Pietro Mascagni (1863)
It was on this date, December 7, 1863, that Italian composer Pietro Mascagni was born in Livorno. Today, he is chiefly remembered as composer of Cavalleria rusticana (Rustic Chivalry), his one-act opera written, as he put it, for the heart and not the head. Mascagni's opera was not only popular in its day — it premiered on 17 May 1890 at the Teatro Costanzi, Rome, when Mascagni was Director of the Rossini Conservatory at Pesaro — but it is still performed to this day. And to this day, Mascagni's other works of similar quality, are neglected. The reason may be, because he hoped it would lead to more performances of his operas, that Mascagni chose to became official composer of Benito Mussolini's fascist regime. But when the fascists were defeated, so was Mascagni's musical reputation.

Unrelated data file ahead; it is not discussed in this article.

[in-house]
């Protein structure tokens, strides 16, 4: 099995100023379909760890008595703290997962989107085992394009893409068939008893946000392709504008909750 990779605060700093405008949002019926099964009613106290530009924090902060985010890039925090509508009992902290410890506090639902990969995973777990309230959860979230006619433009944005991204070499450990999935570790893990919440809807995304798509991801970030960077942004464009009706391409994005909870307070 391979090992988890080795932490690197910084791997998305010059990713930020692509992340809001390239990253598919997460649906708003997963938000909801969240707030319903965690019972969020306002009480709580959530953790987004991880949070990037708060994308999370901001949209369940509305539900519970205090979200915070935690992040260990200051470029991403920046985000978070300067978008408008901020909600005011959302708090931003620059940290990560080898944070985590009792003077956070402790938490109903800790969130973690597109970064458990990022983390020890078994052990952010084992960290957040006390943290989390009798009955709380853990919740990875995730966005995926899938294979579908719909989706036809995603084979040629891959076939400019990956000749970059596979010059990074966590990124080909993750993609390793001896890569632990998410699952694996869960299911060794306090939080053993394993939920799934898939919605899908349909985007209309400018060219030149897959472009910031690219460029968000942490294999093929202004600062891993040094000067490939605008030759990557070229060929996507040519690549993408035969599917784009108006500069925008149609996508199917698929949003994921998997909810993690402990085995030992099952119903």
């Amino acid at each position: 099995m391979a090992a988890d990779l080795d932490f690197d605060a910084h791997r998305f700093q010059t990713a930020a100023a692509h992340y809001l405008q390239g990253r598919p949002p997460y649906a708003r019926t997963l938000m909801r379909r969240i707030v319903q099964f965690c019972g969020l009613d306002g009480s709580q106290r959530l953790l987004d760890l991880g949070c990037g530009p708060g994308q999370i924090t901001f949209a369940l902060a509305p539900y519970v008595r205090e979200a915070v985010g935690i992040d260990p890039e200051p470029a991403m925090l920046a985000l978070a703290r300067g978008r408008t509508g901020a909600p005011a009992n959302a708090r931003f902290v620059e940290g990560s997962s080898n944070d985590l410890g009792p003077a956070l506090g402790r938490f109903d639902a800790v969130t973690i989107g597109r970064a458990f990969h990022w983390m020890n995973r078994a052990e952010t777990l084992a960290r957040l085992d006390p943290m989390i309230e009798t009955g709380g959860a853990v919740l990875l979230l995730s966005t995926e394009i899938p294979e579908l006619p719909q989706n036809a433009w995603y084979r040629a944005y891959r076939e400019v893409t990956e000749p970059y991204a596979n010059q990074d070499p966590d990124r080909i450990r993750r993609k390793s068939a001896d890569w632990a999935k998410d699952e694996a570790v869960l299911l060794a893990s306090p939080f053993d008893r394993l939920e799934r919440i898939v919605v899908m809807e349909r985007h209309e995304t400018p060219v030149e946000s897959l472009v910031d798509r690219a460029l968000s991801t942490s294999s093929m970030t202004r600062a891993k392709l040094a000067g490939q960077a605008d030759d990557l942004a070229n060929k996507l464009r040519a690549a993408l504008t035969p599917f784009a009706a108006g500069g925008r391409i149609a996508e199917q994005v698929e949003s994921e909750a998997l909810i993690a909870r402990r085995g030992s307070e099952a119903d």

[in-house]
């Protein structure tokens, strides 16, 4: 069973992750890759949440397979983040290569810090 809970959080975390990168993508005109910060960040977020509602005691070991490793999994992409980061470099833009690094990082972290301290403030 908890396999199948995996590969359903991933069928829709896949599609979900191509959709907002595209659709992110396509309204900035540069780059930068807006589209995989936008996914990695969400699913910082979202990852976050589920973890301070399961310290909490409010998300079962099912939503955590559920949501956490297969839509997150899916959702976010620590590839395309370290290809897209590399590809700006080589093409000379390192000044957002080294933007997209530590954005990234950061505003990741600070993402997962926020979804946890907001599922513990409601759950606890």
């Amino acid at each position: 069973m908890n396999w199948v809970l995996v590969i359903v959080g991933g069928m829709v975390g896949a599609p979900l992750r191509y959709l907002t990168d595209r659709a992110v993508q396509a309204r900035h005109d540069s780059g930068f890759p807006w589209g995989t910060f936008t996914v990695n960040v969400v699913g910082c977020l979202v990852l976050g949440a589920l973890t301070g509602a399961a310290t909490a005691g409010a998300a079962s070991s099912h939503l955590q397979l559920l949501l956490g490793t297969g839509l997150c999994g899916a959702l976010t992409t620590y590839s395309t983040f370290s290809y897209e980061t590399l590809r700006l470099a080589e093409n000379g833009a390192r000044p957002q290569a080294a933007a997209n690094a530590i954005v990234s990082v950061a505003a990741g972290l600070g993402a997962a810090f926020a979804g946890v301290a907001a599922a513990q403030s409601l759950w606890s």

Some of his best works include church music, and his Cavalleria rusticana is set in front of a church. Even so, Mascagni himself had no religious belief. His biographer, Giannotto Bastianelli, says that he was a pagan even in his religious compositions.* Pietro Mascagni died in Rome on 2 August 1945.
* Giannotto Bastianelli, Pietro Mascagni, Naples: Riccardo Ricciard, 1910.
Originally published December 2003.
Bayle was too prudent to criticise God and immortality directly, but it is generally assumed that only an Atheist could write with such tolerant words for religious diversity.